My uncle left his children $ 3 million and left me $ 15,000. I am 73 years old and I am not in good health. Is it wrong to ask my cousin for an extra $ 5,000?


I am 73 years old, I live in Texas and my only relative recently passed away.

When my uncle died, he left everything to his two children, including $ 3 million and more. He left me $ 15,000.

There was a private trust that my late cousin’s wife oversaw. My uncle left nothing for my brother, so my two cousins ​​contributed $ 5,000 each to give to my brother. He thinks the money is from my uncle.

One of my cousins ​​died, so whatever my uncle left was shared between my cousin’s wife and his sister. I was hurt enough that he left me nothing.
I am quite sick and have none of my $ 15,000 inheritance. I asked my remaining cousin if I could get $ 5,000 from her because she is very rich. She said no. Do you think asking for the same money they gave my brother is wrong?
My cousin said hurtful things. I know things my uncle had said about her too, but I would never hurt her by repeating them. It’s about to end a 60-year relationship. I wouldn’t ask for money if I didn’t need it.
Niece left out in the cold
Dear niece,
Your uncle left you $ 15,000. Your cousin paid money to help your brother, to whom your uncle left nothing. You asked your cousin for money and you were refused. It is not a question of right or wrong. You did what you felt you should do at the time, and you got your answer. I do not know your relationship with this cousin, the state of your finances or your physical health. I also don’t know what you spent the $ 15,000 inheritance on. I will say this: In such situations, always be ready for a no and expect the request to hurt the relationship.
Le Moneyist: I filed a joint tax return with my ex-wife because she’s a gamer and her finances are messy. But I don’t have any stimulation tests – what can I do?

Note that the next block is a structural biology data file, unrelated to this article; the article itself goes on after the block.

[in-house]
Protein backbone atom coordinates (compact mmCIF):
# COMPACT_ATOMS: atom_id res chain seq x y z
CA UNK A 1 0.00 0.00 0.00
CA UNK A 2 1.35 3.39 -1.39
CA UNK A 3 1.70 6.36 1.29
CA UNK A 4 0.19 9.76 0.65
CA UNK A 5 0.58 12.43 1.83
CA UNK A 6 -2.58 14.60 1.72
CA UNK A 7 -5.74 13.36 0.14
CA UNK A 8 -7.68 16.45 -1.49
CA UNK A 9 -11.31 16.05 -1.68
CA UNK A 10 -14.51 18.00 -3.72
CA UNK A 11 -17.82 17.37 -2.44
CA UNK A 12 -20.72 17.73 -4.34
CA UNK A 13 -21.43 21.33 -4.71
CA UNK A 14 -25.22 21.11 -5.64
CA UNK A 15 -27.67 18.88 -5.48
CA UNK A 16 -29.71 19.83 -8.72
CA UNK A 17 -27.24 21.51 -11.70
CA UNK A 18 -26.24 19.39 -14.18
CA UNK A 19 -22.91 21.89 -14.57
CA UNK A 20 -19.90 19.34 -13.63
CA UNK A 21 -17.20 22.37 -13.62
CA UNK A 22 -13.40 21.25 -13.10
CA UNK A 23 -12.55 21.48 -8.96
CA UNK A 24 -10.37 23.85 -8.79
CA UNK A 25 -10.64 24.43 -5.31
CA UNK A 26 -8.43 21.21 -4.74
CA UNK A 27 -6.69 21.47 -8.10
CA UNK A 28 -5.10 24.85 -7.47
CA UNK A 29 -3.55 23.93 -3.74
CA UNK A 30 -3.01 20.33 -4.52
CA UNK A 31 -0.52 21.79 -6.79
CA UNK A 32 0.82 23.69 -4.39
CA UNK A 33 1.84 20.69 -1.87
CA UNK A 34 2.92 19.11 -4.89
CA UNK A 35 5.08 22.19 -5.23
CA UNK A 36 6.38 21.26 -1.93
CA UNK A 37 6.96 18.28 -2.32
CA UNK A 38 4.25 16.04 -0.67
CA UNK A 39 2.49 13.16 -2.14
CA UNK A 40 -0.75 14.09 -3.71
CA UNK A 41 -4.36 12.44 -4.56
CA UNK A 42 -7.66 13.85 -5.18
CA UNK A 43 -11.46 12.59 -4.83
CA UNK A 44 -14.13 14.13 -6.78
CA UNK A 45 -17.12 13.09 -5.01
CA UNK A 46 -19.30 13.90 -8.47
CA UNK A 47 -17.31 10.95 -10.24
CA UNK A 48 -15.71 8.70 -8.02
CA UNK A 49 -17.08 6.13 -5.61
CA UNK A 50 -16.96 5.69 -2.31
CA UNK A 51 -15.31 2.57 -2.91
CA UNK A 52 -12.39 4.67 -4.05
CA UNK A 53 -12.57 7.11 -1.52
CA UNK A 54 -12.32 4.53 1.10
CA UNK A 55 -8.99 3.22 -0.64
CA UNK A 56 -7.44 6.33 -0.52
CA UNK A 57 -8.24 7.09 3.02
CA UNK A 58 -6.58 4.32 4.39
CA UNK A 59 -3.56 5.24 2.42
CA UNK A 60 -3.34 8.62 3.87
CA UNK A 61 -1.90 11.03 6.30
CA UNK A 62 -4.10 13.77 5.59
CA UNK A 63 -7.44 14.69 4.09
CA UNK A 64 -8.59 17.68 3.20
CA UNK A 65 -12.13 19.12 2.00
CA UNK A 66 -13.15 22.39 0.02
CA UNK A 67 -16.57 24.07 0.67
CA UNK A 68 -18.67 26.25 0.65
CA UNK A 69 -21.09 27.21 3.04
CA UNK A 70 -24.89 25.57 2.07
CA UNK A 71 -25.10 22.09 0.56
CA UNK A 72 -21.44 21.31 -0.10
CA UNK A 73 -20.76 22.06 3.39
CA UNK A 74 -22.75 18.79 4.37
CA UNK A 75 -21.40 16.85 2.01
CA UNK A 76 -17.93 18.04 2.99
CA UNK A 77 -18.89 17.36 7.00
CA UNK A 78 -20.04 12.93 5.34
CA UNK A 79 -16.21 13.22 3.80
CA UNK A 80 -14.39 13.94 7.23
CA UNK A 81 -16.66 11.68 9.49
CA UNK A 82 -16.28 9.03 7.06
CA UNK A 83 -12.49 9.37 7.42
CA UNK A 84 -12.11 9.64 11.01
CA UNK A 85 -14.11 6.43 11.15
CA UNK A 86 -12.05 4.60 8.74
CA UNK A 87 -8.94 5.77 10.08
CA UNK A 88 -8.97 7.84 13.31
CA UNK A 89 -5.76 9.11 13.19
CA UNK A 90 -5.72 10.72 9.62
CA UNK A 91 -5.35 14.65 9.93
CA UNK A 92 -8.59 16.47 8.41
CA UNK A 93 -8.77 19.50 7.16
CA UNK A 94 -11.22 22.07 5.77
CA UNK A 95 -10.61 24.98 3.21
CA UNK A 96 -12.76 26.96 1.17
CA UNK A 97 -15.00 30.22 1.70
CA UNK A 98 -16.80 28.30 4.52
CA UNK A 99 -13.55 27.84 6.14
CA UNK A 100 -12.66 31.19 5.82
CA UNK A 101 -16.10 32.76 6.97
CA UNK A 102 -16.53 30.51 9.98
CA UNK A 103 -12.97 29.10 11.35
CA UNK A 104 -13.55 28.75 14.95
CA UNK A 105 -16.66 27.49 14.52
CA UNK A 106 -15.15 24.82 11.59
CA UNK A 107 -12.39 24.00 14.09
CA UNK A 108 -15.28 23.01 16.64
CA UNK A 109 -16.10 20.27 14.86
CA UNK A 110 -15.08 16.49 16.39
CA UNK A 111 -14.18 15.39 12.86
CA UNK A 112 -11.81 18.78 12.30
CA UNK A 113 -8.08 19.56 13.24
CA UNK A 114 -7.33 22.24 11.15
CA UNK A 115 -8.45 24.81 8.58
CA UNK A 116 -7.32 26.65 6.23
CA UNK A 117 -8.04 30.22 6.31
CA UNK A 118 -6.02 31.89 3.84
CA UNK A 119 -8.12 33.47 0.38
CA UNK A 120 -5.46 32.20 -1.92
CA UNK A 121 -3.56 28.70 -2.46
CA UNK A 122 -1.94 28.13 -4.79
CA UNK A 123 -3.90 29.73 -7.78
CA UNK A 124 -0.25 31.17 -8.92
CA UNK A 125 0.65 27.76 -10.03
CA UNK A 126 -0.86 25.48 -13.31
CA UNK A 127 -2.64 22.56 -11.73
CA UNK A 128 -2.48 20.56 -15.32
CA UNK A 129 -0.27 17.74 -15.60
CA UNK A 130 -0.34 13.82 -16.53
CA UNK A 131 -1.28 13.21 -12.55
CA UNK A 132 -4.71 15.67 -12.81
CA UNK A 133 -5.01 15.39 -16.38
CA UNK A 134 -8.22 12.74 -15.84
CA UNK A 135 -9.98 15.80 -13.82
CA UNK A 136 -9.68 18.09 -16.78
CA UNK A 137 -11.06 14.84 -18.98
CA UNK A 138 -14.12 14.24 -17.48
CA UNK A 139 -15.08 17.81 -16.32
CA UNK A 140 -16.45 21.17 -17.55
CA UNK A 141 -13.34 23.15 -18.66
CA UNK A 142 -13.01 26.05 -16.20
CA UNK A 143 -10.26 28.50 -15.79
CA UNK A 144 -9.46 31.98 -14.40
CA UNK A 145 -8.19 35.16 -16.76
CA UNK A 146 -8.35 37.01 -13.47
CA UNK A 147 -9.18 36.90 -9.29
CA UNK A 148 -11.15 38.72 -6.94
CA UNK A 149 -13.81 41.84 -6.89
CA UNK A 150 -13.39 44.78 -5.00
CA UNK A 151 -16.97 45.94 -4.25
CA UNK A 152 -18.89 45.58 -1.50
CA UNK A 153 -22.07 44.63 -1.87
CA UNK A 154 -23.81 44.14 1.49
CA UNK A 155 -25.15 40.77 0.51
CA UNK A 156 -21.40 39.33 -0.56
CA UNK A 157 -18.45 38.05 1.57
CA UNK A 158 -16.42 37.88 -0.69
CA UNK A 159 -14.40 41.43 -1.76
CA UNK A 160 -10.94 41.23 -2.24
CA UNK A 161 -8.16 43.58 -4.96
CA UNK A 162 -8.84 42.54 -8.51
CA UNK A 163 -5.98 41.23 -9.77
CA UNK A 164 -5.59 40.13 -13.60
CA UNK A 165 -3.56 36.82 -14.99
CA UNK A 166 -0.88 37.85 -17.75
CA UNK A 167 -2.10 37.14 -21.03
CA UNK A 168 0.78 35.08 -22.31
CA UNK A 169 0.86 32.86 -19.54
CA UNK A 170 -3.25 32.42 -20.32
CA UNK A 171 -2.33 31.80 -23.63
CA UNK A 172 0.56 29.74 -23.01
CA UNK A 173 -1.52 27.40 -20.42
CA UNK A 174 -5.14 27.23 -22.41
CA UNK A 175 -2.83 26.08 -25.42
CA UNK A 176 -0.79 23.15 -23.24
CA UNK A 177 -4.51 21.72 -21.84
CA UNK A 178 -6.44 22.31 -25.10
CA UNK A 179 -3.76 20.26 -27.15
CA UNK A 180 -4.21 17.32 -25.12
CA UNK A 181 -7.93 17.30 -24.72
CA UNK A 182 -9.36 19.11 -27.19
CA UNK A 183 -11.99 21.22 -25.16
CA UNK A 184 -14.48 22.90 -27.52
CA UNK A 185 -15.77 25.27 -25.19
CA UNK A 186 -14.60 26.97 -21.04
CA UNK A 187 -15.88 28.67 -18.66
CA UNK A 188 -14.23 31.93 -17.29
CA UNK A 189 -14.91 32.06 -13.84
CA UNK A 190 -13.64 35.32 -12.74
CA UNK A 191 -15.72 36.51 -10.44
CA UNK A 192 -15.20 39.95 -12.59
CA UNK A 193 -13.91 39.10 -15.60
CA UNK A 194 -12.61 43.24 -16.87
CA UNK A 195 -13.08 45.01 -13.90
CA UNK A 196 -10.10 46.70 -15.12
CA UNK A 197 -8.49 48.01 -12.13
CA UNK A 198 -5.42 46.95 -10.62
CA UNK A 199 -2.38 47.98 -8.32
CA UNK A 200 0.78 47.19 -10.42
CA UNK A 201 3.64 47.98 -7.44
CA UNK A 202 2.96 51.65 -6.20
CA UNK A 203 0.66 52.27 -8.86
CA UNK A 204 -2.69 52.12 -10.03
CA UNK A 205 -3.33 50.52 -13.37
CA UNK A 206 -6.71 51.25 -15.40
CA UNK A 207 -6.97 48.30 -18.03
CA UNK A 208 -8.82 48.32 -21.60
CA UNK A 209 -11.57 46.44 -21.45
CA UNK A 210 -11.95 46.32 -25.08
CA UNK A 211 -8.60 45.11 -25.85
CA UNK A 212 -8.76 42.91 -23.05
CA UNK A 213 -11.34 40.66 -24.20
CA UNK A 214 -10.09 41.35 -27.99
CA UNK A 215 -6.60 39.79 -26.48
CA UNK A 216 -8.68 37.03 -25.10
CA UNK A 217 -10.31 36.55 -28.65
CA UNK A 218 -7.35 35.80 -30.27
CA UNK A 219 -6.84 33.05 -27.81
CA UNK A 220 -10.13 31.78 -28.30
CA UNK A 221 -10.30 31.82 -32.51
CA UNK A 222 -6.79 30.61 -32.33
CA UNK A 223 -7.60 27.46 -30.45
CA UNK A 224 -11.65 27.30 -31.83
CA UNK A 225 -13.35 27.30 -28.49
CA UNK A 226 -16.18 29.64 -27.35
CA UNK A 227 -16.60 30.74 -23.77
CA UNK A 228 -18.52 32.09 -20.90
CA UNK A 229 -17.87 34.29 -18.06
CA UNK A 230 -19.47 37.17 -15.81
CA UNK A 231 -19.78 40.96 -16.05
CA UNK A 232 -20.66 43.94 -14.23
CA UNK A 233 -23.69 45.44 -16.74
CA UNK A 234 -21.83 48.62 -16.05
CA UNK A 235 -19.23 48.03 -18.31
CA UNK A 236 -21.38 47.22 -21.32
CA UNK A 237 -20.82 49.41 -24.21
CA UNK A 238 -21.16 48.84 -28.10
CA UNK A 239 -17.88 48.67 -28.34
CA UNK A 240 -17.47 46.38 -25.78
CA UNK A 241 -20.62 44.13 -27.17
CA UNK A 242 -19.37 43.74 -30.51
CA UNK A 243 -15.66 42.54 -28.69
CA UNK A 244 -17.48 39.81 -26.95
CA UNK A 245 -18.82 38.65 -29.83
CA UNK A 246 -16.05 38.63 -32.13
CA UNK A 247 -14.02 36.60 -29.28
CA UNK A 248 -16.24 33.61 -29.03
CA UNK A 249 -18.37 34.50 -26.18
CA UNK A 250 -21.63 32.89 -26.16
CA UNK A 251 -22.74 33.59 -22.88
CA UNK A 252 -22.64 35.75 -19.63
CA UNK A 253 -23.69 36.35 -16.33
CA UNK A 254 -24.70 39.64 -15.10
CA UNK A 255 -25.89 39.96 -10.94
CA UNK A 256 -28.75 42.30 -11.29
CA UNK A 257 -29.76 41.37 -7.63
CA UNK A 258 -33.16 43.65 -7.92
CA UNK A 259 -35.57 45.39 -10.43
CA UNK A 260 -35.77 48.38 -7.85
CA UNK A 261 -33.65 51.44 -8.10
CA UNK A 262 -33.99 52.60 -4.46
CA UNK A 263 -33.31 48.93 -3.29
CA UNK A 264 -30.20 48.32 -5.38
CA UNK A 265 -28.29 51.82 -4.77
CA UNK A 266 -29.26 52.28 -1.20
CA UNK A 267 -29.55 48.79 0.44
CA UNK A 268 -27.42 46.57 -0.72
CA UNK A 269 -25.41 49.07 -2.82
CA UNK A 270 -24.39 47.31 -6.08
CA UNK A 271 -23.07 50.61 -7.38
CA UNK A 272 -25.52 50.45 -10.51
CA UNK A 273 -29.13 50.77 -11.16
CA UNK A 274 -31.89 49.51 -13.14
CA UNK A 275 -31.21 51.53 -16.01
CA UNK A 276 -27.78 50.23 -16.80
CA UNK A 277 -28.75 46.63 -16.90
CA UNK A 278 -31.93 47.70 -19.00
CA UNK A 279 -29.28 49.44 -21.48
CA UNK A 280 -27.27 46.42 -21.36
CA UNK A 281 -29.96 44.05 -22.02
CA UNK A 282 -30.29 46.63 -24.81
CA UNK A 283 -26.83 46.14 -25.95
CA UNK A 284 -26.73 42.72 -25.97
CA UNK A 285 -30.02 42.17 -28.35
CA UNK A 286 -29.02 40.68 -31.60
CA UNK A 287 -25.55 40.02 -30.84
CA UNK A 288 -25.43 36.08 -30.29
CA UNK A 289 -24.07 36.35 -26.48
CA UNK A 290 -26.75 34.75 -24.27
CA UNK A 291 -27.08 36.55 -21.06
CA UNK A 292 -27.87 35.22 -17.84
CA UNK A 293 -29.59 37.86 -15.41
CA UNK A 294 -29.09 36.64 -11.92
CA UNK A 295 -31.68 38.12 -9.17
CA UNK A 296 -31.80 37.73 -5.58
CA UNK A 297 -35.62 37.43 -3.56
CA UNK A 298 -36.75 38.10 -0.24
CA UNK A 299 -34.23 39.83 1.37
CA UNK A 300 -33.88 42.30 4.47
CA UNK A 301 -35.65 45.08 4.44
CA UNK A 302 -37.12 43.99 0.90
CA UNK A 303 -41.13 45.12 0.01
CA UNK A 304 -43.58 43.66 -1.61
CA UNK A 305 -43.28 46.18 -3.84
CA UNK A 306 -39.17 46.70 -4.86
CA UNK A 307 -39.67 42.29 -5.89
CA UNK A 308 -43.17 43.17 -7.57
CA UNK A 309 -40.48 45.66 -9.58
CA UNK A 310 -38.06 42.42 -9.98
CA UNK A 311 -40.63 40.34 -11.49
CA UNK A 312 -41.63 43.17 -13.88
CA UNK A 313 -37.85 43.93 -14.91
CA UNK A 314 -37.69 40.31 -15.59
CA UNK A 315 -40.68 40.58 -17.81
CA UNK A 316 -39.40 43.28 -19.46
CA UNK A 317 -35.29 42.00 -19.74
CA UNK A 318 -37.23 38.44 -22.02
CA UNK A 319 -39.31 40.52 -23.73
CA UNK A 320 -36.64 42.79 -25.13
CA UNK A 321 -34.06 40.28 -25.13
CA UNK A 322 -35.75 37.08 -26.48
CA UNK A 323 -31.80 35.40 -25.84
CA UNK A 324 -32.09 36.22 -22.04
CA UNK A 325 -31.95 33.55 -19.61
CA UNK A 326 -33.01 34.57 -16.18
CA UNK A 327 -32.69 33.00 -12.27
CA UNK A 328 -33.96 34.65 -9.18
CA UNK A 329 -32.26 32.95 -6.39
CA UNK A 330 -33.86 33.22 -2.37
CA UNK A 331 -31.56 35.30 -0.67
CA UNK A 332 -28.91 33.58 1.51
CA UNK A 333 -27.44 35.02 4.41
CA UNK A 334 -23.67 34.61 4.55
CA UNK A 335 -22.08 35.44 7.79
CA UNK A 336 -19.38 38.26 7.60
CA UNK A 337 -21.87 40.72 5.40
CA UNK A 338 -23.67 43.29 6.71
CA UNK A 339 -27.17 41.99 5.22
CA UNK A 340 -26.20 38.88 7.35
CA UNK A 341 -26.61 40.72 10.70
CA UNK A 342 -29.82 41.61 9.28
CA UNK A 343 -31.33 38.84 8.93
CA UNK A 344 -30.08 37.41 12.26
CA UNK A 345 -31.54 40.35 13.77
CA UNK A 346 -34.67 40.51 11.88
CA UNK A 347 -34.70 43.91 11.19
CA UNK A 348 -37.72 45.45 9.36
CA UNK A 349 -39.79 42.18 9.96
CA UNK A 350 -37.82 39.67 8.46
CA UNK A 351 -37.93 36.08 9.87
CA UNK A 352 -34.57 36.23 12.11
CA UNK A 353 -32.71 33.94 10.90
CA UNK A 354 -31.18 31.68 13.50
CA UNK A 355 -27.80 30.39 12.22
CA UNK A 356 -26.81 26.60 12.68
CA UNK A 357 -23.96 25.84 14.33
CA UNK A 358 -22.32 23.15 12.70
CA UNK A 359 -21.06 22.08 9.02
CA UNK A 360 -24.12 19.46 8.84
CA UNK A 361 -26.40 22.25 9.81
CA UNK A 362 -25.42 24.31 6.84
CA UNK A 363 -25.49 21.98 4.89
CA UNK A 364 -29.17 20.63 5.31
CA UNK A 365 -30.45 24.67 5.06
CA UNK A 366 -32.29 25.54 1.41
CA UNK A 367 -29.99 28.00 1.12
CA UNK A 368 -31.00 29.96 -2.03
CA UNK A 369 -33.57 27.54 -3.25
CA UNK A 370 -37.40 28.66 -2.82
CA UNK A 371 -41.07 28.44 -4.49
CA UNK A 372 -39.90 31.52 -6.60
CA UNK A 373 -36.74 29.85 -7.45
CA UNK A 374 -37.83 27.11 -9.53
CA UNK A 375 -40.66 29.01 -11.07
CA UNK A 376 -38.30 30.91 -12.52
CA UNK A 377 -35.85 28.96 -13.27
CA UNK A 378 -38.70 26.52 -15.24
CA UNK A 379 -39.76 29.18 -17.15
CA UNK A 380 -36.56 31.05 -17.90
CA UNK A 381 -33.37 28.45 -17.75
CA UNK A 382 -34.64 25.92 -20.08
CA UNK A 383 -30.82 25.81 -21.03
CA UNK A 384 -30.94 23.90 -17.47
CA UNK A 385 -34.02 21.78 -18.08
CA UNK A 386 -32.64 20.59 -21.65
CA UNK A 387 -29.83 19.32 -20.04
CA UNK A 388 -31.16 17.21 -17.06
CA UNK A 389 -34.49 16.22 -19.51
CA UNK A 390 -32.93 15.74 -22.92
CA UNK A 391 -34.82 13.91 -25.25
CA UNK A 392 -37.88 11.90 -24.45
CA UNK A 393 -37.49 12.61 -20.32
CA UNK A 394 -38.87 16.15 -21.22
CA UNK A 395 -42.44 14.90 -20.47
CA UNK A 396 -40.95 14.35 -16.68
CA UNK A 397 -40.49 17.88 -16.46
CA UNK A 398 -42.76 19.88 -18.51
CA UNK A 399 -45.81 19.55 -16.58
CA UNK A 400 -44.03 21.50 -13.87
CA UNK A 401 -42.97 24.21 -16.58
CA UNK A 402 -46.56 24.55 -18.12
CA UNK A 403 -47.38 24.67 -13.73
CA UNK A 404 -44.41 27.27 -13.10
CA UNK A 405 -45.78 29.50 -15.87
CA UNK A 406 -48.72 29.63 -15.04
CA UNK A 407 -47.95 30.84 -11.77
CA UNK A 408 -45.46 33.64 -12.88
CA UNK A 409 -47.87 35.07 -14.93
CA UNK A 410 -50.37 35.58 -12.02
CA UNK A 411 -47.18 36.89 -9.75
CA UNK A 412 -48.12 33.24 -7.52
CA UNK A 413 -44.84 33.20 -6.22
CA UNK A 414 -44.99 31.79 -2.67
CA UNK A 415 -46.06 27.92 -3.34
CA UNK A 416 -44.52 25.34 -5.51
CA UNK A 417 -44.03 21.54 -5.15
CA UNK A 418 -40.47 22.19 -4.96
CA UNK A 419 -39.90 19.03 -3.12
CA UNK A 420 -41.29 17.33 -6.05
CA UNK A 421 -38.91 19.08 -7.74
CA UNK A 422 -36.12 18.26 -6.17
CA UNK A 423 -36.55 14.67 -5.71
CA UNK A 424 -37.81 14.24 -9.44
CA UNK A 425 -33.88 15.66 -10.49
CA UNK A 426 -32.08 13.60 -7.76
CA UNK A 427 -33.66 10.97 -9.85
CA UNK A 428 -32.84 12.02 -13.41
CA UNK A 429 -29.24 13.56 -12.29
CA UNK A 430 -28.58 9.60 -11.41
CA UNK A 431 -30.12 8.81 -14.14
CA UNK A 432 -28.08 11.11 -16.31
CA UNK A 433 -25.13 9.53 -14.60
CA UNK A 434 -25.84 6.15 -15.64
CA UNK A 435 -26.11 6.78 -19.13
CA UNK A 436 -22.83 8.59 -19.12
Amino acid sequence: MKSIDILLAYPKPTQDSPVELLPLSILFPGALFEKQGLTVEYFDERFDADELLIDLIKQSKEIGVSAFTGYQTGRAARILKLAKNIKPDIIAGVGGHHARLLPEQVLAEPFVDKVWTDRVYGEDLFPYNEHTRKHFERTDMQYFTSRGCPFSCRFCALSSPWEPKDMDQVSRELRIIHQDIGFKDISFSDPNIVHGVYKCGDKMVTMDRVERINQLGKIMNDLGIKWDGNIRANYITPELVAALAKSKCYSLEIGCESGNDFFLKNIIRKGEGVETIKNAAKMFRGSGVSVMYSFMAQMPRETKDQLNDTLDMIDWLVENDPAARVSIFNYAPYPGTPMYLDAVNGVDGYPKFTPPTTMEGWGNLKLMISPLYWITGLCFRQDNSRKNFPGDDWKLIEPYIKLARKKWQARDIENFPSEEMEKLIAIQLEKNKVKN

Ask yourself what decisions you made that got you where you are today and, more importantly, figure out how you can plan for the years you have left. You can enroll in Medicare if you haven’t already. The AARP can help seniors find state and federal financial assistance, and can direct you to other organizations that can help you with your financial, physical, and social needs. The Regional Agency on Aging can direct you to local support in your state, and the Administration on Aging can help with housing, long-term care, legal and financial advice.
Right now, the answer to your financial problems seems to lie in those cousins ​​and that $ 3 million legacy. You are not a direct member of the family. They received money from their father. You enter into a co-dependent relationship with these family members by tying your fortune to their sudden wealth. They have nothing to do with Why you are in the position you find yourself in, which may or may not be no fault of your own. However, in most cases like this, all paths of accountability lead back to our own front door, and do not at the door of other family members.
Le Moneyist: I did not receive my stimulus check because I owe child support. It is not fair. My stepchildren are counting on me – what can I do?
You look at what they have and you look at what you have, and maybe you think it couldn’t hurt if they spent a little goodwill or $ 5,000. The $ 15,000 you received from your uncle probably came from their inheritance. It was a small fee, but that doesn’t mean you deserve more. You don’t just look at a gift horse in the mouth, you examine the gift horse’s mouth for gold fillings. Few people like to ask a friend or family member for money, let alone be asked for money. It markets a relationship and erodes trust.
I wish you the best of everything in finding the help you need and hope you will stay safe and healthy, especially in these uncertain times.
You can email The Moneyist for any financial and ethical questions related to the coronavirus at [email protected]. Want to know more?Follow Quentin Fottrell on Twitterand read more of his columns here
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